When Arabic texts made their way to Spain in the 11th century, Europe wanted to translate this mathematical wisdom of the East into a written, Western language. Attempts to do so, however, proved to be problematic. As it turned out, Arabic sounds do not translate well into European patterns of speech, nor are there ample characters to represent these sounds. An Arabic word meaning “the unknown thing,” a word used throughout early mathematical proofs, contained the Arabic letter “sheen.” The problem was, Moore explains, there was no “sh” sound in the Spanish language. So, the language crafters borrowed the “ka” sound from the Greek letter χ or “chi.” Later, chi was replaced with the Latin X. And once the material was translated into Latin, it formed material for math textbooks that we continue to read today.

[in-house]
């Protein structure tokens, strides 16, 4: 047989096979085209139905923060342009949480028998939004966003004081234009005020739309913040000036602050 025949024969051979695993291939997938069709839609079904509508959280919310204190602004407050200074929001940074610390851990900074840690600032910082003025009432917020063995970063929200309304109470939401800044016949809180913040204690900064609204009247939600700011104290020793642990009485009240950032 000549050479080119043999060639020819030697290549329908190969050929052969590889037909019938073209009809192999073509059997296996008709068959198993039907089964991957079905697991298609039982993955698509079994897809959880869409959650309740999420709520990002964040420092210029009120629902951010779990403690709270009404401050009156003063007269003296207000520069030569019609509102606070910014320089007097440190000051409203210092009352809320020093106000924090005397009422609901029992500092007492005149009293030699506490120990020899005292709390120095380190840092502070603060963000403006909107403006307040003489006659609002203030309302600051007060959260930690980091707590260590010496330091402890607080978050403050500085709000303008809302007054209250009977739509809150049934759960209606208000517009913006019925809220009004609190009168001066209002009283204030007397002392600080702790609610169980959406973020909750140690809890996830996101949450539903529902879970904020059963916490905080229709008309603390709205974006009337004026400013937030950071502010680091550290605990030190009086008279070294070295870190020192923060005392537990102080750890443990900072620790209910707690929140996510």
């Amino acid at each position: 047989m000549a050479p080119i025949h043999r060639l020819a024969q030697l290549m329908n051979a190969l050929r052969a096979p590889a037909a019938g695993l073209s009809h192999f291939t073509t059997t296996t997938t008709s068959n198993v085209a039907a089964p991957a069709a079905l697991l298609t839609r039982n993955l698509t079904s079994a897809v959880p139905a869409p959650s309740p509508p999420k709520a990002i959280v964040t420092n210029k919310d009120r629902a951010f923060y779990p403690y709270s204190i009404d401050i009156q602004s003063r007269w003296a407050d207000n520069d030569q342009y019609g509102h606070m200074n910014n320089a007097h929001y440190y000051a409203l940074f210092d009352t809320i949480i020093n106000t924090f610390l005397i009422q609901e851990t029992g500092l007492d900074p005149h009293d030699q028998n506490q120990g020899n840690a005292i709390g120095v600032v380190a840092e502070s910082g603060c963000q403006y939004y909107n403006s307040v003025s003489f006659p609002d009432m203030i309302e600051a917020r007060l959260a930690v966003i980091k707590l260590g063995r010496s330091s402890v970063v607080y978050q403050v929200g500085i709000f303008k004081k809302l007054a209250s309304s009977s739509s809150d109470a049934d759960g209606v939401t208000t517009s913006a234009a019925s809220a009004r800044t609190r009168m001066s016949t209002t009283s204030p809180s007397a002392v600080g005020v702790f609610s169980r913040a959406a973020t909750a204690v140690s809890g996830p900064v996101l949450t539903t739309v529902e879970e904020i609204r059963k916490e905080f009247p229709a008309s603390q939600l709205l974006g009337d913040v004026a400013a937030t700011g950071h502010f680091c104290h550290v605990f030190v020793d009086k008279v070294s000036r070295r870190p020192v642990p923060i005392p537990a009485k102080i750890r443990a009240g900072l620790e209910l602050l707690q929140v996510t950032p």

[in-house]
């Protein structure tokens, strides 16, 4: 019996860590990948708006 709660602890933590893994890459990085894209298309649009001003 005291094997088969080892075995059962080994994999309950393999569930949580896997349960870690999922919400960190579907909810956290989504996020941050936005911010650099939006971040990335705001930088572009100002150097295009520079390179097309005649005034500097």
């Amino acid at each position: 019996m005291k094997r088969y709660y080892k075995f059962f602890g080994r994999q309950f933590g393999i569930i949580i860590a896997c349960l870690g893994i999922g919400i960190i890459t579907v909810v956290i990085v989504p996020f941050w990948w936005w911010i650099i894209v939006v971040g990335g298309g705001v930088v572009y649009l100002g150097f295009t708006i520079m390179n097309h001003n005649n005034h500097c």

So why is the letter “x” the unknown?
Because you can’t say “sh” in Spanish!